Chicken, beef, and pork are all getting more expensive. And some of this increase can be directly traced to higher energy prices.Federal law mandates the use of an increasing amount of ethanol to be blended with gasoline. This is the main driver for the rising demand for corn, which can be used to make ethanol, says Bill Lapp, a food economist at Advanced Economic Solutions in Omaha, Neb.
“As the amount of corn used to make ethanol rises, that ultimately increases demand and thus raises the price for corn,” he says.
As the price of corn rises, there is a ripple effect on the cost of beef, chicken, and pork, as corn is also used for feed, says Mr. Lapp.
If farmers increase their acreage of corn to take advantage of higher prices, that potentially reduces the acreage they devote to other food commodities, such as wheat, rice, and soybeans. This can increase the prices of these crops.
Once foodstuffs leave the farm to head for market, it’s also more expensive, since much of it travels by truck. Moving a truckload of beef from Omaha to New York, a distance of about 1,250 miles, costs an extra $361 if the trucker gets seven miles to the gallon.
Farmers are dealing with higher energy costs in other ways. Like many others, they have to buy petroleum-based products – which cuts into their profits.
Diesel prices are now $1 a gallon higher than a year ago.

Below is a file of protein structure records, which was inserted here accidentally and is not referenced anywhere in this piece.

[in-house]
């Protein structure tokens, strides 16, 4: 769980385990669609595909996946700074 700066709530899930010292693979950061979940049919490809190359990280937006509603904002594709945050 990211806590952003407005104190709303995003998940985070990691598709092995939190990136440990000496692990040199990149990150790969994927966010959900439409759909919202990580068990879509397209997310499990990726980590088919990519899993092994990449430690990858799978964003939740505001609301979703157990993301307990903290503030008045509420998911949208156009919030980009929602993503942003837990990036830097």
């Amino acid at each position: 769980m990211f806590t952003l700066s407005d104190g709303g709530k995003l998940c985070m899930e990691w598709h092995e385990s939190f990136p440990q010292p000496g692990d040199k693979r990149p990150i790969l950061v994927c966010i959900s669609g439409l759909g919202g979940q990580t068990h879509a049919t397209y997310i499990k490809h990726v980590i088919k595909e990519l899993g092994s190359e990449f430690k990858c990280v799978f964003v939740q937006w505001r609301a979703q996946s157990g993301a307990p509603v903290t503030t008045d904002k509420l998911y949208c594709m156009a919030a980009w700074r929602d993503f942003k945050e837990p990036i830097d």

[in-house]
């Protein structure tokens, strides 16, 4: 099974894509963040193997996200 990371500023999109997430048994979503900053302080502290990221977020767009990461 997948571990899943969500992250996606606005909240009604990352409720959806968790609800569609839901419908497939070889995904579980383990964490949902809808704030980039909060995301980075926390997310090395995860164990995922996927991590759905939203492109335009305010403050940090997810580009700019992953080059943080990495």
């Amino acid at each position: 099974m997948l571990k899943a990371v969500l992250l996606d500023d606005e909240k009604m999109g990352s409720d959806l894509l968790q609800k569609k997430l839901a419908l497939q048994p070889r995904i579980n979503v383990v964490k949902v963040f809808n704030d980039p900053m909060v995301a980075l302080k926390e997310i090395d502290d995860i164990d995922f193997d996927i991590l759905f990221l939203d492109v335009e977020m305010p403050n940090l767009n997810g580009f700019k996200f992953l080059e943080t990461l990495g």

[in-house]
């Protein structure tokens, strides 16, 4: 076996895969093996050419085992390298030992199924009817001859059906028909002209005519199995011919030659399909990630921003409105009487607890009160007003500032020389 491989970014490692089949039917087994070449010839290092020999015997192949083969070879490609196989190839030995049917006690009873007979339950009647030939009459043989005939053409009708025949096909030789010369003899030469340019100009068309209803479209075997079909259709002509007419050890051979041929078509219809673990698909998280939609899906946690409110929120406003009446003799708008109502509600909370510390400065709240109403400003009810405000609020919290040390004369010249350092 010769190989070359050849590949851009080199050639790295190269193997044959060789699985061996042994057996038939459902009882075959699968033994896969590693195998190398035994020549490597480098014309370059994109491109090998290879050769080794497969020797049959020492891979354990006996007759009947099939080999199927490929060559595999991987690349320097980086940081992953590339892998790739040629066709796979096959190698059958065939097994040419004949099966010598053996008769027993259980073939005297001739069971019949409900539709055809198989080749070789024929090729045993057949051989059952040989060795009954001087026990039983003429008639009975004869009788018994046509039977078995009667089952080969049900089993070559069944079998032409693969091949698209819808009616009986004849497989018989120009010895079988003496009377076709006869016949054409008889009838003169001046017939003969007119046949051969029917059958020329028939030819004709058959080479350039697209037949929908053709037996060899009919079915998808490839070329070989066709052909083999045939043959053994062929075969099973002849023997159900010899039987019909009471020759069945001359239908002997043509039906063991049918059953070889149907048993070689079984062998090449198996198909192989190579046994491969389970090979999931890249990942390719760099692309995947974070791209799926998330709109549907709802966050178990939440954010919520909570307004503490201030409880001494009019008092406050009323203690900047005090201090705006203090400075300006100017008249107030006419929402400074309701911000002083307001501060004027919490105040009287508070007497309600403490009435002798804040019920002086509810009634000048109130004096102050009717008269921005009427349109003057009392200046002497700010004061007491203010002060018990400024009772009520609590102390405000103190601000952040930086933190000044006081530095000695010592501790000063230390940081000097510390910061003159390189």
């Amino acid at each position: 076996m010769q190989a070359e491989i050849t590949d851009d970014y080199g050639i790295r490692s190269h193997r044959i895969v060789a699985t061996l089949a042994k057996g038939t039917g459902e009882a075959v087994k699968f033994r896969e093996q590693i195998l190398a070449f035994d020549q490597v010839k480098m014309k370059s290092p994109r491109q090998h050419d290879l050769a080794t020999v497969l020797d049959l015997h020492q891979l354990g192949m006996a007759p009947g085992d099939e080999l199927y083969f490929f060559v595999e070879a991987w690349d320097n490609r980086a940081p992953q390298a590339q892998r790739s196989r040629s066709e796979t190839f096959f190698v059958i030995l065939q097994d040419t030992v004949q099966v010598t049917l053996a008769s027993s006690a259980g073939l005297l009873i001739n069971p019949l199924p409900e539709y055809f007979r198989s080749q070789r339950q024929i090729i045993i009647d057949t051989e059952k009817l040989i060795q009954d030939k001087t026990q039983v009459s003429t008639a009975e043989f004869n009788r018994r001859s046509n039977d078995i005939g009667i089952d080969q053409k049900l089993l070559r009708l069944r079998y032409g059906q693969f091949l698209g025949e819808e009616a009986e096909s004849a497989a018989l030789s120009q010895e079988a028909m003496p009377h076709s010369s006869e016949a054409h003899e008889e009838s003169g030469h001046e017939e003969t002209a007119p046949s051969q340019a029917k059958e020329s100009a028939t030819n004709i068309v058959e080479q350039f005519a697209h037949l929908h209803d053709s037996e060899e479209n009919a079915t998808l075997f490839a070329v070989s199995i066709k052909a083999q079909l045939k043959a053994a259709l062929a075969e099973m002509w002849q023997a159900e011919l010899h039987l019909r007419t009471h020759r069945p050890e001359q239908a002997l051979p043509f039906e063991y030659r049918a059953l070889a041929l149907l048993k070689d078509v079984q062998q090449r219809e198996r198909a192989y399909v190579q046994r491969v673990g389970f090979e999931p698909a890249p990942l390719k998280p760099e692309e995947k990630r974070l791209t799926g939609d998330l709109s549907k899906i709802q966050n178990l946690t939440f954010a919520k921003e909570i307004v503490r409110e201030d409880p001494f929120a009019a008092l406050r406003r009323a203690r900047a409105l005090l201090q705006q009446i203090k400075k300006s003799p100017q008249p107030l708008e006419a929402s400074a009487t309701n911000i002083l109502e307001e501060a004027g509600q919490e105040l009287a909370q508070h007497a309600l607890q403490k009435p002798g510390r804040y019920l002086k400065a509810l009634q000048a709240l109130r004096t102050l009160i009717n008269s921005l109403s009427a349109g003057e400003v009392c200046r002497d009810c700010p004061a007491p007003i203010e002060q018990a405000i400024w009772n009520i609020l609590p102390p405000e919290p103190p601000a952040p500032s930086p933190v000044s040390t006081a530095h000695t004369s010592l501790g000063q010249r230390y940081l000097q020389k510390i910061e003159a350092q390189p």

“We use diesel for almost everything we do, whether it’s planting the crop or spreading fertilizer or harvesting,” says farmer Jamie Derr of Marshall, Wis., who is also president of Solarmass. “The rising energy price cuts into your margin.” He has planted a field of pennycress, which he will make into biodiesel to run his farm equipment and – he hopes – cut down on his rising fuel costs.
The fertilizer used by many farmers requires a significant amount of energy to produce, and that has been partly responsible for an increase in fertilizer prices. According to AgFax.com, an agriculture news source, the price of starter fertilizer, which is applied at the time the seed is planted, is up 78 percent compared with last March.
Mr. Derr says the price of the fertilizer he uses is up 40 percent since August. To control his costs, he is working with an adjacent dairy to buy manure to spread on his crops this planting season.